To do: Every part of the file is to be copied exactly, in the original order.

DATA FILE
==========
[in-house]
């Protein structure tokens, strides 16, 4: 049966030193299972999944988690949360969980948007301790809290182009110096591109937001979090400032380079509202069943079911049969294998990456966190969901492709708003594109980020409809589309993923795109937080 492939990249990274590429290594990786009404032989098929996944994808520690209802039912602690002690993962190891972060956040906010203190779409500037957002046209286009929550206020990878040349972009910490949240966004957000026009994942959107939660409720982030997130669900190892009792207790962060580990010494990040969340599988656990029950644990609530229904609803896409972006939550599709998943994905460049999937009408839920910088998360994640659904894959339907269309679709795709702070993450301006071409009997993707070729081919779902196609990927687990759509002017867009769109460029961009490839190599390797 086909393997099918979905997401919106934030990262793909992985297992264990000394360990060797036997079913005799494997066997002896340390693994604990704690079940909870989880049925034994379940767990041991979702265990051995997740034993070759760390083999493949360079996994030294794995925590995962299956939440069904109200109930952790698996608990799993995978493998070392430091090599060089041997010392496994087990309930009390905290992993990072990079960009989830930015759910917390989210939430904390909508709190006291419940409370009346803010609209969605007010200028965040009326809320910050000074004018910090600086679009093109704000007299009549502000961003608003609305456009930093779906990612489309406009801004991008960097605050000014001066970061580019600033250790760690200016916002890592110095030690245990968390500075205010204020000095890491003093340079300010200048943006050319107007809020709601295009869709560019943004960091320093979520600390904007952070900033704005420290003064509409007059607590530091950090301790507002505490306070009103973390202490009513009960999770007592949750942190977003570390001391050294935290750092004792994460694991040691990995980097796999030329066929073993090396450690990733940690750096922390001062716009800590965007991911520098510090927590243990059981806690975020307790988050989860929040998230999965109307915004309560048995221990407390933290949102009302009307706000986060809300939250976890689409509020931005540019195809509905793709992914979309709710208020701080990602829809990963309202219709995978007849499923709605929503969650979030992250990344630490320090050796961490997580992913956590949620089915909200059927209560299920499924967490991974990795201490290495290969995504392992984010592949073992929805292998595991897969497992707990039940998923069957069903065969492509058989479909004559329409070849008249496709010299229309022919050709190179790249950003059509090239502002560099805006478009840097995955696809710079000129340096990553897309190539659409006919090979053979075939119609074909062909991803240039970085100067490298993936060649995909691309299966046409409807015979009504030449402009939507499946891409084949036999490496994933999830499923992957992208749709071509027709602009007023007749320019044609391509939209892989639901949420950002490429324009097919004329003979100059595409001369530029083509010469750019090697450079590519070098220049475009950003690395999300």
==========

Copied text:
[in-house]
């Protein structure tokens, strides 16, 4: 049966030193299972999944988690949360969980948007301790809290182009110096591109937001979090400032380079509202069943079911049969294998990456966190969901492709708003594109980020409809589309993923795109937080 492939990249990274590429290594990786009404032989098929996944994808520690209802039912602690002690993962190891972060956040906010203190779409500037957002046209286009929550206020990878040349972009910490949240966004957000026009994942959107939660409720982030997130669900190892009792207790962060580990010494990040969340599988656990029950644990609530229904609803896409972006939550599709998943994905460049999937009408839920910088998360994640659904894959339907269309679709795709702070993450301006071409009997993707070729081919779902196609990927687990759509002017867009769109460029961009490839190599390797 086909393997099918979905997401919106934030990262793909992985297992264990000394360990060797036997079913005799494997066997002896340390693994604990704690079940909870989880049925034994379940767990041991979702265990051995997740034993070759760390083999493949360079996994030294794995925590995962299956939440069904109200109930952790698996608990799993995978493998070392430091090599060089041997010392496994087990309930009390905290992993990072990079960009989830930015759910917390989210939430904390909508709190006291419940409370009346803010609209969605007010200028965040009326809320910050000074004018910090600086679009093109704000007299009549502000961003608003609305456009930093779906990612489309406009801004991008960097605050000014001066970061580019600033250790760690200016916002890592110095030690245990968390500075205010204020000095890491003093340079300010200048943006050319107007809020709601295009869709560019943004960091320093979520600390904007952070900033704005420290003064509409007059607590530091950090301790507002505490306070009103973390202490009513009960999770007592949750942190977003570390001391050294935290750092004792994460694991040691990995980097796999030329066929073993090396450690990733940690750096922390001062716009800590965007991911520098510090927590243990059981806690975020307790988050989860929040998230999965109307915004309560048995221990407390933290949102009302009307706000986060809300939250976890689409509020931005540019195809509905793709992914979309709710208020701080990602829809990963309202219709995978007849499923709605929503969650979030992250990344630490320090050796961490997580992913956590949620089915909200059927209560299920499924967490991974990795201490290495290969995504392992984010592949073992929805292998595991897969497992707990039940998923069957069903065969492509058989479909004559329409070849008249496709010299229309022919050709190179790249950003059509090239502002560099805006478009840097995955696809710079000129340096990553897309190539659409006919090979053979075939119609074909062909991803240039970085100067490298993936060649995909691309299966046409409807015979009504030449402009939507499946891409084949036999490496994933999830499923992957992208749709071509027709602009007023007749320019044609391509939209892989639901949420950002490429324009097919004329003979100059595409001369530029083509010469750019090697450079590519070098220049475009950003690395999300």